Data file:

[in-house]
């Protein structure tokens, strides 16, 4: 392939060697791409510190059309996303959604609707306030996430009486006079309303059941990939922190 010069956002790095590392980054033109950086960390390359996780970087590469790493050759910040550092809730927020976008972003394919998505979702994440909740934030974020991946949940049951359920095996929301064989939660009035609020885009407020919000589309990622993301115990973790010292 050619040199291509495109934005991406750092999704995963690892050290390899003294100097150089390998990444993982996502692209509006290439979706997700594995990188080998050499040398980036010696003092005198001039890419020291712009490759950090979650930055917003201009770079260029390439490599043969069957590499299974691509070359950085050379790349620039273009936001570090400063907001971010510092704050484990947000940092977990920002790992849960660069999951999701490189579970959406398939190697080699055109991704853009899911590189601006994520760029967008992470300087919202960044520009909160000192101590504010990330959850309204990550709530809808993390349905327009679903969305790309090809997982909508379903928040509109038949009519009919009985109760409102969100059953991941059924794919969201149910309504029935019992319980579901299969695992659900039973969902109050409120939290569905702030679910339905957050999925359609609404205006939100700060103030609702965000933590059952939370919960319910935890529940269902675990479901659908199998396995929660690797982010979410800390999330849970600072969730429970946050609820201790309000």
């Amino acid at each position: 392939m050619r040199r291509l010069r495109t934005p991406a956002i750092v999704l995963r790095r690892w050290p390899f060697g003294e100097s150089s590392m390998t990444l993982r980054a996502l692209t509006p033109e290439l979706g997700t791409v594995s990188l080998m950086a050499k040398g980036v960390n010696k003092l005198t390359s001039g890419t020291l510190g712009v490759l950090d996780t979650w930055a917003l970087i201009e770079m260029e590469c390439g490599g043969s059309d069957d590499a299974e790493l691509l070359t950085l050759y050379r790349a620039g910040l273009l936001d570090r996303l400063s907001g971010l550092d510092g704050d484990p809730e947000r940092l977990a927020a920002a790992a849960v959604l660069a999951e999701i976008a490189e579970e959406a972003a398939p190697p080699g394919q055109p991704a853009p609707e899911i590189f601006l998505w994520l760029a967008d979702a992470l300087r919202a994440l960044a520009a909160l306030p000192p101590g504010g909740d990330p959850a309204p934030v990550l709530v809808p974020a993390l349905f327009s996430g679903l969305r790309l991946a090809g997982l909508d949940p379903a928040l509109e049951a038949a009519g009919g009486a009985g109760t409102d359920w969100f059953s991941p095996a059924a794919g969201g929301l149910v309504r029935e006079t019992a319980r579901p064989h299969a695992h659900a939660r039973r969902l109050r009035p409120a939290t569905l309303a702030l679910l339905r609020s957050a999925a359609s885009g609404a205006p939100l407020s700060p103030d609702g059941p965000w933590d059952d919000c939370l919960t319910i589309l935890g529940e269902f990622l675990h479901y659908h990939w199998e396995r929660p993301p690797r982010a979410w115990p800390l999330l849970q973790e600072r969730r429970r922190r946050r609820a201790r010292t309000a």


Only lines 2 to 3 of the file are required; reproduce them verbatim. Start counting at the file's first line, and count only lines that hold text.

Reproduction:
């Protein structure tokens, strides 16, 4: 392939060697791409510190059309996303959604609707306030996430009486006079309303059941990939922190 010069956002790095590392980054033109950086960390390359996780970087590469790493050759910040550092809730927020976008972003394919998505979702994440909740934030974020991946949940049951359920095996929301064989939660009035609020885009407020919000589309990622993301115990973790010292 050619040199291509495109934005991406750092999704995963690892050290390899003294100097150089390998990444993982996502692209509006290439979706997700594995990188080998050499040398980036010696003092005198001039890419020291712009490759950090979650930055917003201009770079260029390439490599043969069957590499299974691509070359950085050379790349620039273009936001570090400063907001971010510092704050484990947000940092977990920002790992849960660069999951999701490189579970959406398939190697080699055109991704853009899911590189601006994520760029967008992470300087919202960044520009909160000192101590504010990330959850309204990550709530809808993390349905327009679903969305790309090809997982909508379903928040509109038949009519009919009985109760409102969100059953991941059924794919969201149910309504029935019992319980579901299969695992659900039973969902109050409120939290569905702030679910339905957050999925359609609404205006939100700060103030609702965000933590059952939370919960319910935890529940269902675990479901659908199998396995929660690797982010979410800390999330849970600072969730429970946050609820201790309000």
């Amino acid at each position: 392939m050619r040199r291509l010069r495109t934005p991406a956002i750092v999704l995963r790095r690892w050290p390899f060697g003294e100097s150089s590392m390998t990444l993982r980054a996502l692209t509006p033109e290439l979706g997700t791409v594995s990188l080998m950086a050499k040398g980036v960390n010696k003092l005198t390359s001039g890419t020291l510190g712009v490759l950090d996780t979650w930055a917003l970087i201009e770079m260029e590469c390439g490599g043969s059309d069957d590499a299974e790493l691509l070359t950085l050759y050379r790349a620039g910040l273009l936001d570090r996303l400063s907001g971010l550092d510092g704050d484990p809730e947000r940092l977990a927020a920002a790992a849960v959604l660069a999951e999701i976008a490189e579970e959406a972003a398939p190697p080699g394919q055109p991704a853009p609707e899911i590189f601006l998505w994520l760029a967008d979702a992470l300087r919202a994440l960044a520009a909160l306030p000192p101590g504010g909740d990330p959850a309204p934030v990550l709530v809808p974020a993390l349905f327009s996430g679903l969305r790309l991946a090809g997982l909508d949940p379903a928040l509109e049951a038949a009519g009919g009486a009985g109760t409102d359920w969100f059953s991941p095996a059924a794919g969201g929301l149910v309504r029935e006079t019992a319980r579901p064989h299969a695992h659900a939660r039973r969902l109050r009035p409120a939290t569905l309303a702030l679910l339905r609020s957050a999925a359609s885009g609404a205006p939100l407020s700060p103030d609702g059941p965000w933590d059952d919000c939370l919960t319910i589309l935890g529940e269902f990622l675990h479901y659908h990939w199998e396995r929660p993301p690797r982010a979410w115990p800390l999330l849970q973790e600072r969730r429970r922190r946050r609820a201790r010292t309000a």